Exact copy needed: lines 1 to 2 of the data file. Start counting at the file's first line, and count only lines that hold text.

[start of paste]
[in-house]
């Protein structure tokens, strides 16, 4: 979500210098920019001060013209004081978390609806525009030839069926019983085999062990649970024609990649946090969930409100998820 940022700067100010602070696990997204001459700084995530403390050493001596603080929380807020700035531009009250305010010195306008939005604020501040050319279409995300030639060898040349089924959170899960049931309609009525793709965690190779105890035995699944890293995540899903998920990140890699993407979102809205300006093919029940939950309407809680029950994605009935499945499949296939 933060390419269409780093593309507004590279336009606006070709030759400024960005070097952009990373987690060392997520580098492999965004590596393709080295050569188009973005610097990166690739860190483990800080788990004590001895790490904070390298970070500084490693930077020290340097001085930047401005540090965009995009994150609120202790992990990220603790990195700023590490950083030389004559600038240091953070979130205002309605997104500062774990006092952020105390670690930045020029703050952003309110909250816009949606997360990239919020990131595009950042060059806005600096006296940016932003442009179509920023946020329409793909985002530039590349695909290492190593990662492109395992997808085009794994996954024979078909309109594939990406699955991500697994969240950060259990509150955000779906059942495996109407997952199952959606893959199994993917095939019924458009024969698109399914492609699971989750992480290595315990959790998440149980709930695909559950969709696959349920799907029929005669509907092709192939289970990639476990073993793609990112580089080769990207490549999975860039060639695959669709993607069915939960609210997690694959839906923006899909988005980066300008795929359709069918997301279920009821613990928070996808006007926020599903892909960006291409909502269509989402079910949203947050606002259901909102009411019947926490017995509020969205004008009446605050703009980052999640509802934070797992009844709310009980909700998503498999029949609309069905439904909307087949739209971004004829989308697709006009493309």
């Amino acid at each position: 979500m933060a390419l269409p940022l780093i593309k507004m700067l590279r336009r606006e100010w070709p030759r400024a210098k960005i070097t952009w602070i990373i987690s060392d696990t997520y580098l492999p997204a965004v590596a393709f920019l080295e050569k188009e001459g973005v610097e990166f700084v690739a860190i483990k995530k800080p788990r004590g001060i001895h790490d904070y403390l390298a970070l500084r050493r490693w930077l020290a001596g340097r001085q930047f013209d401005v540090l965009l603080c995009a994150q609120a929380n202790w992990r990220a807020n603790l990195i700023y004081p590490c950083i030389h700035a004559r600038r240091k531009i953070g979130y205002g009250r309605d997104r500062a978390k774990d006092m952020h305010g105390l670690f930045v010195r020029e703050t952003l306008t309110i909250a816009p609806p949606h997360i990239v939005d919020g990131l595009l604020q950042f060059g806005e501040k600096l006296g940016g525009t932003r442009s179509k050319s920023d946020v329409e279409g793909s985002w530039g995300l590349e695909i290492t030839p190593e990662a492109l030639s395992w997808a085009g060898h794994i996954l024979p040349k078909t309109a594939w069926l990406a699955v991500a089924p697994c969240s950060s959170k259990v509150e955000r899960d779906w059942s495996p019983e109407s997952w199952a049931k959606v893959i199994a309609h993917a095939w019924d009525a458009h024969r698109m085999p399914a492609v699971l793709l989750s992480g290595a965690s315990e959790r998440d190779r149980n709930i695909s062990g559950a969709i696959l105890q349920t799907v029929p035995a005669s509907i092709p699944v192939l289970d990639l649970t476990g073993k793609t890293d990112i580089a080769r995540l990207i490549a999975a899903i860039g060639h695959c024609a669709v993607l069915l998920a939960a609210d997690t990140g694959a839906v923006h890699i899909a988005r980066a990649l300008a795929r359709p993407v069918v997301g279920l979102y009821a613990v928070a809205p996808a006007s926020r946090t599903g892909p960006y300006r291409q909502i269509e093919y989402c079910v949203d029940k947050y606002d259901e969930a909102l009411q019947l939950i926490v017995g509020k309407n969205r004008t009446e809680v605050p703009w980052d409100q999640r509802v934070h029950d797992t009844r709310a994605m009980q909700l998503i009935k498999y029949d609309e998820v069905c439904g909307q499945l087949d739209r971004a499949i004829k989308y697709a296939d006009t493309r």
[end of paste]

[in-house]
């Protein structure tokens, strides 16, 4: 979500210098920019001060013209004081978390609806525009030839069926019983085999062990649970024609990649946090969930409100998820 940022700067100010602070696990997204001459700084995530403390050493001596603080929380807020700035531009009250305010010195306008939005604020501040050319279409995300030639060898040349089924959170899960049931309609009525793709965690190779105890035995699944890293995540899903998920990140890699993407979102809205300006093919029940939950309407809680029950994605009935499945499949296939 933060390419269409780093593309507004590279336009606006070709030759400024960005070097952009990373987690060392997520580098492999965004590596393709080295050569188009973005610097990166690739860190483990800080788990004590001895790490904070390298970070500084490693930077020290340097001085930047401005540090965009995009994150609120202790992990990220603790990195700023590490950083030389004559600038240091953070979130205002309605997104500062774990006092952020105390670690930045020029703050952003309110909250816009949606997360990239919020990131595009950042060059806005600096006296940016932003442009179509920023946020329409793909985002530039590349695909290492190593990662492109395992997808085009794994996954024979078909309109594939990406699955991500697994969240950060259990509150955000779906059942495996109407997952199952959606893959199994993917095939019924458009024969698109399914492609699971989750992480290595315990959790998440149980709930695909559950969709696959349920799907029929005669509907092709192939289970990639476990073993793609990112580089080769990207490549999975860039060639695959669709993607069915939960609210997690694959839906923006899909988005980066300008795929359709069918997301279920009821613990928070996808006007926020599903892909960006291409909502269509989402079910949203947050606002259901909102009411019947926490017995509020969205004008009446605050703009980052999640509802934070797992009844709310009980909700998503498999029949609309069905439904909307087949739209971004004829989308697709006009493309």